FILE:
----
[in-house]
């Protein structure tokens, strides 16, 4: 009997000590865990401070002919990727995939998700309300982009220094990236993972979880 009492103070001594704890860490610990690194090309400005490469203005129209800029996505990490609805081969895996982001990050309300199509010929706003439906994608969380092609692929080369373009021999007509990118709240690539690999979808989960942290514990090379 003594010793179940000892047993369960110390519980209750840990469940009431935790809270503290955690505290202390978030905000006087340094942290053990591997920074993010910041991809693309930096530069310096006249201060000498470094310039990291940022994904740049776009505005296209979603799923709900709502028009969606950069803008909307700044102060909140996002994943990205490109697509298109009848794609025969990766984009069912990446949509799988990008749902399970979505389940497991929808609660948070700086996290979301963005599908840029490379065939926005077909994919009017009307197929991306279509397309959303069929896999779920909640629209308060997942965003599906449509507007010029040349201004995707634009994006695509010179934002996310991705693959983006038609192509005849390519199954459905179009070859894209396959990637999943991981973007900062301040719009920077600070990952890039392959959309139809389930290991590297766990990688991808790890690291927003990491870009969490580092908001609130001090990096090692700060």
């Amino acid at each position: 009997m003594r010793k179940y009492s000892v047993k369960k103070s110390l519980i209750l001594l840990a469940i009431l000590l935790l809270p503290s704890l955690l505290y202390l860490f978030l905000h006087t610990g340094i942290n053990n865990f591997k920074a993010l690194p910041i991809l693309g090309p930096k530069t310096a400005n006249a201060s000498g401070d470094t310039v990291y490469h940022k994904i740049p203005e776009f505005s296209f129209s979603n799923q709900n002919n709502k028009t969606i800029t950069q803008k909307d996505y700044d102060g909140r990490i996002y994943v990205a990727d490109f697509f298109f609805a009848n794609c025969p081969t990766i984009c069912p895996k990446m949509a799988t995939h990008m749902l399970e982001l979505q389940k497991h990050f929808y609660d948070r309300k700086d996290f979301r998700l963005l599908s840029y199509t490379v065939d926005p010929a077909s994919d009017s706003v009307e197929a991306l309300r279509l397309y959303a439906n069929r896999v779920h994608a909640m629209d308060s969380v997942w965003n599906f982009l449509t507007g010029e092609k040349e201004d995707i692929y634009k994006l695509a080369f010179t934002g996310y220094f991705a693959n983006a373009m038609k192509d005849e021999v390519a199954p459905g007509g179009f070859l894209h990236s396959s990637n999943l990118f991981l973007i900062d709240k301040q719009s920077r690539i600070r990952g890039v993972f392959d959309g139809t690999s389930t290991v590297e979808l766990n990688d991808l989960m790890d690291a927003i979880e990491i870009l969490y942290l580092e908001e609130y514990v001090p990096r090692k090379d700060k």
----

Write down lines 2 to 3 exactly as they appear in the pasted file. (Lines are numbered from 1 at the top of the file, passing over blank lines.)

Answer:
């Protein structure tokens, strides 16, 4: 009997000590865990401070002919990727995939998700309300982009220094990236993972979880 009492103070001594704890860490610990690194090309400005490469203005129209800029996505990490609805081969895996982001990050309300199509010929706003439906994608969380092609692929080369373009021999007509990118709240690539690999979808989960942290514990090379 003594010793179940000892047993369960110390519980209750840990469940009431935790809270503290955690505290202390978030905000006087340094942290053990591997920074993010910041991809693309930096530069310096006249201060000498470094310039990291940022994904740049776009505005296209979603799923709900709502028009969606950069803008909307700044102060909140996002994943990205490109697509298109009848794609025969990766984009069912990446949509799988990008749902399970979505389940497991929808609660948070700086996290979301963005599908840029490379065939926005077909994919009017009307197929991306279509397309959303069929896999779920909640629209308060997942965003599906449509507007010029040349201004995707634009994006695509010179934002996310991705693959983006038609192509005849390519199954459905179009070859894209396959990637999943991981973007900062301040719009920077600070990952890039392959959309139809389930290991590297766990990688991808790890690291927003990491870009969490580092908001609130001090990096090692700060």
């Amino acid at each position: 009997m003594r010793k179940y009492s000892v047993k369960k103070s110390l519980i209750l001594l840990a469940i009431l000590l935790l809270p503290s704890l955690l505290y202390l860490f978030l905000h006087t610990g340094i942290n053990n865990f591997k920074a993010l690194p910041i991809l693309g090309p930096k530069t310096a400005n006249a201060s000498g401070d470094t310039v990291y490469h940022k994904i740049p203005e776009f505005s296209f129209s979603n799923q709900n002919n709502k028009t969606i800029t950069q803008k909307d996505y700044d102060g909140r990490i996002y994943v990205a990727d490109f697509f298109f609805a009848n794609c025969p081969t990766i984009c069912p895996k990446m949509a799988t995939h990008m749902l399970e982001l979505q389940k497991h990050f929808y609660d948070r309300k700086d996290f979301r998700l963005l599908s840029y199509t490379v065939d926005p010929a077909s994919d009017s706003v009307e197929a991306l309300r279509l397309y959303a439906n069929r896999v779920h994608a909640m629209d308060s969380v997942w965003n599906f982009l449509t507007g010029e092609k040349e201004d995707i692929y634009k994006l695509a080369f010179t934002g996310y220094f991705a693959n983006a373009m038609k192509d005849e021999v390519a199954p459905g007509g179009f070859l894209h990236s396959s990637n999943l990118f991981l973007i900062d709240k301040q719009s920077r690539i600070r990952g890039v993972f392959d959309g139809t690999s389930t290991v590297e979808l766990n990688d991808l989960m790890d690291a927003i979880e990491i870009l969490y942290l580092e908001e609130y514990v001090p990096r090692k090379d700060k």